The resulting orangey boozy liquid with the zest included is watered down and redistilled in a special still, similar to how gin is made. Then to make the classic Cordon Rouge expression, the distillate is diluted (to 40% ABV) and blended with sugar syrup and Cognac, which makes up 51% of the finished product. Raguenaud is very particular about the spirits he uses. He wants a light, fruity Cognac so doesn’t distil on the lees. He gave us some to try which was grassy with notes of pear and lemon and only a little wood influence. “We don’t want too much oak or it will spoil flavours”, he said.

Patrick Raguenau

Patrick Raguenaud with the Grand Marnier range

“It’s a very complex job to maintain consistency”, according to Raguenaud. The company both ages eaux-de-vie distilled to its specifications and buys in aged Cognac. This year it released a special version, Cuvée Louis Alexandre, using a higher percentage of Cognac, and older spirits. We tried it alongside the standard model and it’s richer, sweeter and longer. He also let us try some of the completely fabulous and astronomically-priced Quintessence which is made with XO Cognac.

Grand Marnier Cordon Rouge was created in 1880 by Alexandre Marnier Lapostolle. Since 2016 the company has been part of the Campari group. The biggest market by far, according to Ragueneau, is America where it’s used in Margaritas. I love a Margarita as much as the next man but I think this week’s cocktail makes better use of Grand Marnier’s intense sweetness, mouth-coating bitterness and length that comes from the Cognac. In fact, as it contains high ABV spirit, a bittering agent, orange, and sweetness, Grand Marnier is almost a cocktail in a bottle. So all you really need to add is something sour and voila! You have an elegant drink.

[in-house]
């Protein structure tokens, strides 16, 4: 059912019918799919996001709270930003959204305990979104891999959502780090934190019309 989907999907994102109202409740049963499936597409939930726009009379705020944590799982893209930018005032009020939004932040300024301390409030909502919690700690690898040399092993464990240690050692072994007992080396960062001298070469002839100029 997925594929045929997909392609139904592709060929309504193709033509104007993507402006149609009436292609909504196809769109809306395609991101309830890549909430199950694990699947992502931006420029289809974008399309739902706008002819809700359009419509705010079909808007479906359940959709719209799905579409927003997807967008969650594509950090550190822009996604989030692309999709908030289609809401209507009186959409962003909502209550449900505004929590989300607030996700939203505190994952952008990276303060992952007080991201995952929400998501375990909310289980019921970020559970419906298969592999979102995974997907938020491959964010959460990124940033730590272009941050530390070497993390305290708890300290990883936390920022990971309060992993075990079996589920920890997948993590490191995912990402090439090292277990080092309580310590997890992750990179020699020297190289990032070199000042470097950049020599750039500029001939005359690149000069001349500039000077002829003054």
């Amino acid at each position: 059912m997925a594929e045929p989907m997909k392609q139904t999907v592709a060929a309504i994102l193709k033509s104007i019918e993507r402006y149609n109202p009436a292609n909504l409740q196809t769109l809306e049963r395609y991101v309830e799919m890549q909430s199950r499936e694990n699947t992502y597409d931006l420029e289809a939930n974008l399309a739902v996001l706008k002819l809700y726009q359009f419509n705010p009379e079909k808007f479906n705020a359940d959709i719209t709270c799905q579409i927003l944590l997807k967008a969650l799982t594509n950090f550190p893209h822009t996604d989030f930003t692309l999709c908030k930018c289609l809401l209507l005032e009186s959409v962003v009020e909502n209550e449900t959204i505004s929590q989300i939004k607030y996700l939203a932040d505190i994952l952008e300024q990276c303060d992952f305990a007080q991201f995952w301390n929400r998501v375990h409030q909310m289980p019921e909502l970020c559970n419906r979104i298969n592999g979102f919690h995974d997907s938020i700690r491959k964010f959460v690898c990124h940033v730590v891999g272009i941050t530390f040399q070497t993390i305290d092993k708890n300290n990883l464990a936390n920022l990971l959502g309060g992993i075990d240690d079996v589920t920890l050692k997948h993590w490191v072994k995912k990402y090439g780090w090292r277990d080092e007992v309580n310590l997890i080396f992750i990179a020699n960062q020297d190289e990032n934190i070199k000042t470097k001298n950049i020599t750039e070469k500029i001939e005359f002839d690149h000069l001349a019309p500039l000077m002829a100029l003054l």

This recipe comes is based on one from Difford’s Guide. It’s really very special and harmonious. Best of all is the finish where the complexity of the base Cognac really comes through, though I have a feeling that using one of the fancier versions would be even more delicious.

Grand Sour (credit Misti Traya)

Grand Sour (credit Misti Traya)

Got your bottle of Grand Marnier ready? Let’s get shaking.

60ml Grand Marnier Cordon Rouge
30ml Lemon juice
15ml Blood orange juice (both freshly-squeezed)

Shake all the ingredients hard with ice and double strain into a chilled tumbler (or similar) with ice (or you could also serve it straight up in a coupe). Garnish with an orange round.

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Noteworthy Eurovision-Themed Drinks

The Eurovision Song Contest kicks off next week, with the final on Saturday 18 May, so we’ve selected some super European tipples for your enjoyment. Eurovision is pretty much the…

The Eurovision Song Contest kicks off next week, with the final on Saturday 18 May, so we’ve selected some super European tipples for your enjoyment.